2. This numerical superiority of MT manuscripts could represent God's "providential preservation" of the MT manuscripts.
3. The numerical superiority of MT manuscripts also could represent that the scribes who copied the manuscripts considered these manuscripts to be the most reliable and thus used them rather than ones representing the CT.
4. The CT manuscripts tend to be of an earlier date than the MT manuscripts. But this could simply represent the fact that they did not wear-out due to them not being used much since they were know to be unreliable.
5. Manuscripts supporting the CT have been found mainly in one area of the former Roman Empire (i.e. the western part), while manuscripts supporting the MT have been found throughout the former Roman Empire.
6. The areas in which the CT were found are know to have been populated with Gnostics and other early Christian heretics. And from the writings of the early Church Fathers, we know that such heretics were in the habit of purposely producing corrupt texts.
7. Although most MT manuscripts are of a later date, earlier manuscripts support many unique MT readings.
8. The two supposedly "most reliable" CT texts (aleph and beta) differ significantly from each other. Both texts also have many "corrections" on them from later scribes indicating further that the scribes did not consider them reliable.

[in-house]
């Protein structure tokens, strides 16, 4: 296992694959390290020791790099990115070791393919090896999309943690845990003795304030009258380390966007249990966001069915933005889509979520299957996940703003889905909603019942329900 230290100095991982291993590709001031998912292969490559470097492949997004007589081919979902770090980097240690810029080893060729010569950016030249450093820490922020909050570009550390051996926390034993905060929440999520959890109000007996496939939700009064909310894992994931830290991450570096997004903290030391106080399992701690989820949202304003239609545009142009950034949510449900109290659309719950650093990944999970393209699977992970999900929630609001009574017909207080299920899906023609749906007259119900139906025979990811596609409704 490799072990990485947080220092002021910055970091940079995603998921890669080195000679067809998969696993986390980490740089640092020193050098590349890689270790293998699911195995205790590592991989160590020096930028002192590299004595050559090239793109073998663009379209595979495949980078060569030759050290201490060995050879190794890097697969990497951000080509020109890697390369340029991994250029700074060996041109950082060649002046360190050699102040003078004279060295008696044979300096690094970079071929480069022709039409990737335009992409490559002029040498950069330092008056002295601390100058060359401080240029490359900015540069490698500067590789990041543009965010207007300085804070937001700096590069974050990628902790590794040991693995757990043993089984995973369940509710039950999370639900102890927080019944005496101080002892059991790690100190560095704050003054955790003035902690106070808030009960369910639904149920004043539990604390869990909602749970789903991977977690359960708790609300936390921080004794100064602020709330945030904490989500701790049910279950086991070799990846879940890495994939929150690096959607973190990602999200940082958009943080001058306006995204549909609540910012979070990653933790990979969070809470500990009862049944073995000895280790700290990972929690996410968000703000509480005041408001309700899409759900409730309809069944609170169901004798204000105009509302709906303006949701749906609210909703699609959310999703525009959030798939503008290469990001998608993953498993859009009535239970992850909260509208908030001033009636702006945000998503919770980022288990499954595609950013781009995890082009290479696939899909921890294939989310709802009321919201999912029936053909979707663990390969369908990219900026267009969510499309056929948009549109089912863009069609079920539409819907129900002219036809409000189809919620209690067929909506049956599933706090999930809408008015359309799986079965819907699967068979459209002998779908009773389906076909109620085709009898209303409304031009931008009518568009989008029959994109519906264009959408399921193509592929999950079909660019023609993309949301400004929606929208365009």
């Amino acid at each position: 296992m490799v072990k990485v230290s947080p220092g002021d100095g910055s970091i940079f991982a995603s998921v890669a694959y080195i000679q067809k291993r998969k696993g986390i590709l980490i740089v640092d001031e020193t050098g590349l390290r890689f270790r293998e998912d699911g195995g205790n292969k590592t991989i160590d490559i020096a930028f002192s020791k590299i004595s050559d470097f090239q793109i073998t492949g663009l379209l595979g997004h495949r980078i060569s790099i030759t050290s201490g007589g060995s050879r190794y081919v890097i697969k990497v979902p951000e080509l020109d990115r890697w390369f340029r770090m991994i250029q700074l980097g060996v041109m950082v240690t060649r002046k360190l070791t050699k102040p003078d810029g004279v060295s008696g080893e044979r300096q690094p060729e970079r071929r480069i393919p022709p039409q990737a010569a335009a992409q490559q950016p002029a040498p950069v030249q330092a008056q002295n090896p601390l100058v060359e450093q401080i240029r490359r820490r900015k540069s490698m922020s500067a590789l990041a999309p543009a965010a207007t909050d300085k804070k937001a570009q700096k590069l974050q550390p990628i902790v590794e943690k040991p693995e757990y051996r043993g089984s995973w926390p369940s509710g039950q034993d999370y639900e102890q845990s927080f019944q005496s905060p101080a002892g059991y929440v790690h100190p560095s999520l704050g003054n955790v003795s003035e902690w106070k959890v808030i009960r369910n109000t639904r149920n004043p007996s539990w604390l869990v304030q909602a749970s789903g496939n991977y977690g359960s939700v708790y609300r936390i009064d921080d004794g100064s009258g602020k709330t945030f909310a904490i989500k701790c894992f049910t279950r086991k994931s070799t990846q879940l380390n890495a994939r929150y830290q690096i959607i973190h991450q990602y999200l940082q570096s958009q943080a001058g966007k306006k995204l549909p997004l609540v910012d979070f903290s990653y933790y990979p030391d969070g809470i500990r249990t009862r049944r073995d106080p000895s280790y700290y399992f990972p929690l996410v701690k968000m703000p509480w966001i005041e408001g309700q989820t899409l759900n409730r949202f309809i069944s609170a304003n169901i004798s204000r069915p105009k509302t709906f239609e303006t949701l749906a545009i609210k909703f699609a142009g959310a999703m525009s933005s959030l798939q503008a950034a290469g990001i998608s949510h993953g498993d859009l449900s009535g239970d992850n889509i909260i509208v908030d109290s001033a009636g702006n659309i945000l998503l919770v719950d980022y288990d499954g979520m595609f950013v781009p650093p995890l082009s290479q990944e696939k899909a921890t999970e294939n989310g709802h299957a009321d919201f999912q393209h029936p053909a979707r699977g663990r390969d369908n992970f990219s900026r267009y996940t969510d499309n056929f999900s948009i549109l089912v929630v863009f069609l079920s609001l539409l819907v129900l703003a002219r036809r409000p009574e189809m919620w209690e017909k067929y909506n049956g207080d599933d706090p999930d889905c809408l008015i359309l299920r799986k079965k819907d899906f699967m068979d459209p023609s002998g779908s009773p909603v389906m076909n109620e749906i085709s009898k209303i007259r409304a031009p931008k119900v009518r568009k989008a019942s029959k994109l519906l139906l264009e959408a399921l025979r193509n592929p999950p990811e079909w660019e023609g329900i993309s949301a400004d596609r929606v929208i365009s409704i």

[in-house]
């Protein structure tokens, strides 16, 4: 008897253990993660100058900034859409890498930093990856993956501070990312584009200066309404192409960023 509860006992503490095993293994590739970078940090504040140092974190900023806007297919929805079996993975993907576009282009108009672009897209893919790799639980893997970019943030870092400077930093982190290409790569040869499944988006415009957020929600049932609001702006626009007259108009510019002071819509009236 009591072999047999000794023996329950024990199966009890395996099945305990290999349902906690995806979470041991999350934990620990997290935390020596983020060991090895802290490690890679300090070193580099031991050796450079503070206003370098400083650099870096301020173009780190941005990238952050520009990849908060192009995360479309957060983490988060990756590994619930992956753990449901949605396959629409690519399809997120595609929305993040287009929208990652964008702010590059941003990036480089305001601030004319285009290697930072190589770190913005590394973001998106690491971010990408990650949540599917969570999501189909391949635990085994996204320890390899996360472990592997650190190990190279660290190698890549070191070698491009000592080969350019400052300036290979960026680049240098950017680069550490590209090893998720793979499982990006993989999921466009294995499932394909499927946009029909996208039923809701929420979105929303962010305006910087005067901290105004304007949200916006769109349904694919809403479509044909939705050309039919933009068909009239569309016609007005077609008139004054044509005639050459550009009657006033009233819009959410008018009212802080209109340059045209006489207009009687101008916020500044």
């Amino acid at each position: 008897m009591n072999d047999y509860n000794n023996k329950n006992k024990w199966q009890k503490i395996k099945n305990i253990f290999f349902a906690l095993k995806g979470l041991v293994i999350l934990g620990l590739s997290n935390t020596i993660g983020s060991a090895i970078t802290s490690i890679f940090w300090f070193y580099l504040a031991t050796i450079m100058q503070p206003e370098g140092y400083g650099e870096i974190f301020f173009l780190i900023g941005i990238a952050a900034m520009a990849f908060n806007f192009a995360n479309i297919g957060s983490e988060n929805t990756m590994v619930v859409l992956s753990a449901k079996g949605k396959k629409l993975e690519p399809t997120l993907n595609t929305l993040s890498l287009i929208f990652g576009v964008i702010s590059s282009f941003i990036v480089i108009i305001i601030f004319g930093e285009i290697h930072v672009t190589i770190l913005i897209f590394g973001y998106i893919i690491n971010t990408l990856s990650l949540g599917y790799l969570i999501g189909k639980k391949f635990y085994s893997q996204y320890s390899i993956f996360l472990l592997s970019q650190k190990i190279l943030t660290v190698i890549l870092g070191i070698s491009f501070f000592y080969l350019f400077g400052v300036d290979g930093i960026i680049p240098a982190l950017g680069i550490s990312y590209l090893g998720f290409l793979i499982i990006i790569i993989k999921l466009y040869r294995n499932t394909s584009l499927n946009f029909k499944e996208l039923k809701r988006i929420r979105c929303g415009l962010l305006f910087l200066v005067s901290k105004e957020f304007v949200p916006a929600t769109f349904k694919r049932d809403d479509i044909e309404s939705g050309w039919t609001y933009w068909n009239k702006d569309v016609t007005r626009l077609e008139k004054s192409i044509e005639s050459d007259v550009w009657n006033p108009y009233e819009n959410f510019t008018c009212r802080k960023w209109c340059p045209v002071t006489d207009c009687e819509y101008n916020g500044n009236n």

9. The "transcriptional probabilities" standards CT scholars use to determine their text are very subjective in nature.
10. Although the primarily consideration in determining the correct reading by MT scholars is which reading has the greatest number of manuscripts supporting it, many other standards are also used, especially when the manuscripts are nearly evenly split between readings. So it is not a single approach method.
As for the MT versus the TR, when there are differences it is generally because the reading found in the TR is not found in the vast majority of the Greek manuscripts that have been discovered and collated since the TR was developed. So the MT simply has overwhelming greater textual support than the TR reading.
Given that there are three different Greek texts used to translate the New Testament from, many modern-day versions include textual footnotes to indicate these differences. However, sometimes these footnotes can be rather misleading. For instance, a footnote in a CT based version might say that "some manuscripts" have an alternative reading. The alternative reading is usually a MT reading. But rather than just "some manuscripts" having the reading, the vast majority of the manuscripts actually have the alternative (MT) reading.
But that is why I like the NKJV's practice. The NKJV simply indicates when there are differences between the TR it is based on the MT and CT without any further comment. For the CT, the NKJV uses the abbreviation NU, which refers to "Nestle-Aland/ United Bible Societies. These are the two main organizations that publish a CT-type of Greek text.
Now some supporters of the MT or TR do not like the practice of footnoting textual variants. They say it gives too much "credence" to the CT. But personally, I have always found it helpful. This is especially so when I am in church or a Bible study. When the leader of the service or study reads from his/ her Bible and it differs from mine, having the textual footnotes lets me know why this is so, if it is due to a translation difference or a textual difference.